Romney Joins GOP Sens. to Nullify Trump’s National Emergency: ‘Not a Vote Against Border Security’

Failed presidential candidate Mitt Romney revealed Thursday he will oppose President Donald Trump’s national emergency declaration to secure the U.S. southern border.

Sen. Romney insists that his vote against Trump’s declaration, which is argues usurps the president’s constitutional limits, is not a vote “against border security.”

“This is a vote for the Constitution. For the Executive Branch to override a law passed by Congress would make it the ultimate power rather than a balancing power,” he declared. “This is not a vote against border security. In fact, I agree a physical barrier is urgently needed to help ease the humanitarian crisis at the southern border, and the administration already has $4.5 billion available existing authority to fund a barrier even without an emergency declaration.”

“I am seriously concerned that overreach by the Executive Branch is an invitation to further expansion and future presidents. We experience a similar erosion of congressional authority with President Obama’s unilateral immigration orders – which I strenuously opposed. In the case before us now, where Congress has enacted specific policy, to consent to an emergency declaration would be both inconsistent with my beliefs and contrary to my oath to defend the constitution.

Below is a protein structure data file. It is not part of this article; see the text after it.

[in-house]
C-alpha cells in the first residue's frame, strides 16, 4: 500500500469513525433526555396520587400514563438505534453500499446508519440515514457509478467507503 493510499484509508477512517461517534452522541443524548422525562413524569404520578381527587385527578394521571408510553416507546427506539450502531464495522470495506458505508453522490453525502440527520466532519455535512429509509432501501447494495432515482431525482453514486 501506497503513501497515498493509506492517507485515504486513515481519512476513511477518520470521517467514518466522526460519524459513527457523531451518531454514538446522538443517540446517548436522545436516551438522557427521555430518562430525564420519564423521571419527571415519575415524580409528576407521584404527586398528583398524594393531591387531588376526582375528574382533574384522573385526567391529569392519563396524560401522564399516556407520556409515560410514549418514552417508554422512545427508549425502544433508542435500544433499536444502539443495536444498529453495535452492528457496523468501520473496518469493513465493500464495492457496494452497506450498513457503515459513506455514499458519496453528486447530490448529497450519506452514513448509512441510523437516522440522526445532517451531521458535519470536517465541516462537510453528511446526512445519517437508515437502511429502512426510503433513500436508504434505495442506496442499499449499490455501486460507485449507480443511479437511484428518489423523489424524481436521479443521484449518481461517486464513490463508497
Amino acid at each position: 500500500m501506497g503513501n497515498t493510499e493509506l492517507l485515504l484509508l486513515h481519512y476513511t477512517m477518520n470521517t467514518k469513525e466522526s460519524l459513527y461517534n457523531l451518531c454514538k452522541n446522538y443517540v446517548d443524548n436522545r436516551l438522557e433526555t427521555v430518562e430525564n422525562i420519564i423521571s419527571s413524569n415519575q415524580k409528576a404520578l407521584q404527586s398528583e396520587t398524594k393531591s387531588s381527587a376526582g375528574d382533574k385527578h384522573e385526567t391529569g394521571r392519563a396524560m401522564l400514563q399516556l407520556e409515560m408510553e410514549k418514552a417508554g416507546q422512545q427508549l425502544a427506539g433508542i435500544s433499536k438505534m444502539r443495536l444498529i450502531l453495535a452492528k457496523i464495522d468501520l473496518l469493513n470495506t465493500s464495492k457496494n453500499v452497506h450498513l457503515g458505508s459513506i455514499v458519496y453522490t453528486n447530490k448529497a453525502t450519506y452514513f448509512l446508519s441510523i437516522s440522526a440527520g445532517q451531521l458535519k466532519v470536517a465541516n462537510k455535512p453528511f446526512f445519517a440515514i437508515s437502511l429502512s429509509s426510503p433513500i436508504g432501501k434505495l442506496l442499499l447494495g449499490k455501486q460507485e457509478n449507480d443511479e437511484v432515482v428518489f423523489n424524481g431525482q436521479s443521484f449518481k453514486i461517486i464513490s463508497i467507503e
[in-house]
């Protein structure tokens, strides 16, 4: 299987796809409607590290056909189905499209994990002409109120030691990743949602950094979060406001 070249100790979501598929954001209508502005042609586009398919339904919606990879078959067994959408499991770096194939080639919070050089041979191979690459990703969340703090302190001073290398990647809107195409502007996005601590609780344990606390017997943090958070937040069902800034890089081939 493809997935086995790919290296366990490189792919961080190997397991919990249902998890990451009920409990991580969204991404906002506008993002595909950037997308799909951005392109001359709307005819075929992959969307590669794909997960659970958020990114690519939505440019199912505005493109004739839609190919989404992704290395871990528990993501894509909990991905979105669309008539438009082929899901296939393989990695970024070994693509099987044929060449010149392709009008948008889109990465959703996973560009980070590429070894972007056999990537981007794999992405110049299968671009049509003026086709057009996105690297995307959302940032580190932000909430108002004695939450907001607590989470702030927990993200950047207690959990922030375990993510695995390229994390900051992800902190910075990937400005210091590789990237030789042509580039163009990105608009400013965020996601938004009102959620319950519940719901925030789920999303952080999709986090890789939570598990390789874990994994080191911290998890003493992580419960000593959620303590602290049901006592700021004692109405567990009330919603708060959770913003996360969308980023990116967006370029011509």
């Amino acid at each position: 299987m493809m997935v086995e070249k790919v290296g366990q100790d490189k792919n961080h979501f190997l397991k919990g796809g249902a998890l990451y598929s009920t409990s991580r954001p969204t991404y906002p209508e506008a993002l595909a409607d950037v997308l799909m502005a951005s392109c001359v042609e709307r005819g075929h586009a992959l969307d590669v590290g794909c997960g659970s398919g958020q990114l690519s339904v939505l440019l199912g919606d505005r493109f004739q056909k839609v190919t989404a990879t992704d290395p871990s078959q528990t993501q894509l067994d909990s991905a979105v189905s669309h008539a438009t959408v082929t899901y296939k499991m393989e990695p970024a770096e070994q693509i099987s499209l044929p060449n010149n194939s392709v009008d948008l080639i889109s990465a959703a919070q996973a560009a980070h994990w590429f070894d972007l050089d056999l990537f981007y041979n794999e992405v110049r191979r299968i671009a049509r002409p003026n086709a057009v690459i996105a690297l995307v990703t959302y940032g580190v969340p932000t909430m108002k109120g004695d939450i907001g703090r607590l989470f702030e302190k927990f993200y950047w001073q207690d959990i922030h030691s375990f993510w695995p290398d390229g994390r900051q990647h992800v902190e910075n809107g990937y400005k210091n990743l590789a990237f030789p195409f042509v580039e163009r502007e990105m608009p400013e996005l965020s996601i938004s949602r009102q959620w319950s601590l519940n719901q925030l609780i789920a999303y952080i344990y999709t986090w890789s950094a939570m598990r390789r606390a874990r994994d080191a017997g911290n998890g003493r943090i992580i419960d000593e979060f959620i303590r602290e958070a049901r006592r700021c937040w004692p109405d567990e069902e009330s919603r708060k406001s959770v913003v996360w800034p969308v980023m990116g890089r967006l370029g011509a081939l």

Joined by other five GOP senators, Romney issues a state explaining he will support legislation that would nullify Trump’s national emergency declaration.

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Sen. Susan Collins (R-ME), who sponsored the Senate bill with Sen. Tom Udall (D-NM), plus Sens. Rand Paul (R-KY), Tom Tillis (R-NC), and Lisa Murkowski (R-AK) have all said that they will vote for the resolution to end the national emergency, jeopardizing national security with an open border.

The resolution, which President Trump has warned he will veto, was passed by the House in February and the Senate will vote on the measure Thursday. Thirteen House Republicans also voted with Democrats in February to end Trump’s national emergency.

Collins and Paul argue Trump’s national emergency overreaches on Congress’ authority to spend money and compare Trump’s executive overreach just like she did with Obama’s Deferred Action for Childhood Arrivals (DACA) illegal alien amnesty program.

President Trump said he found it “hard to believe” that any Republican would vote against his efforts to secure the border.

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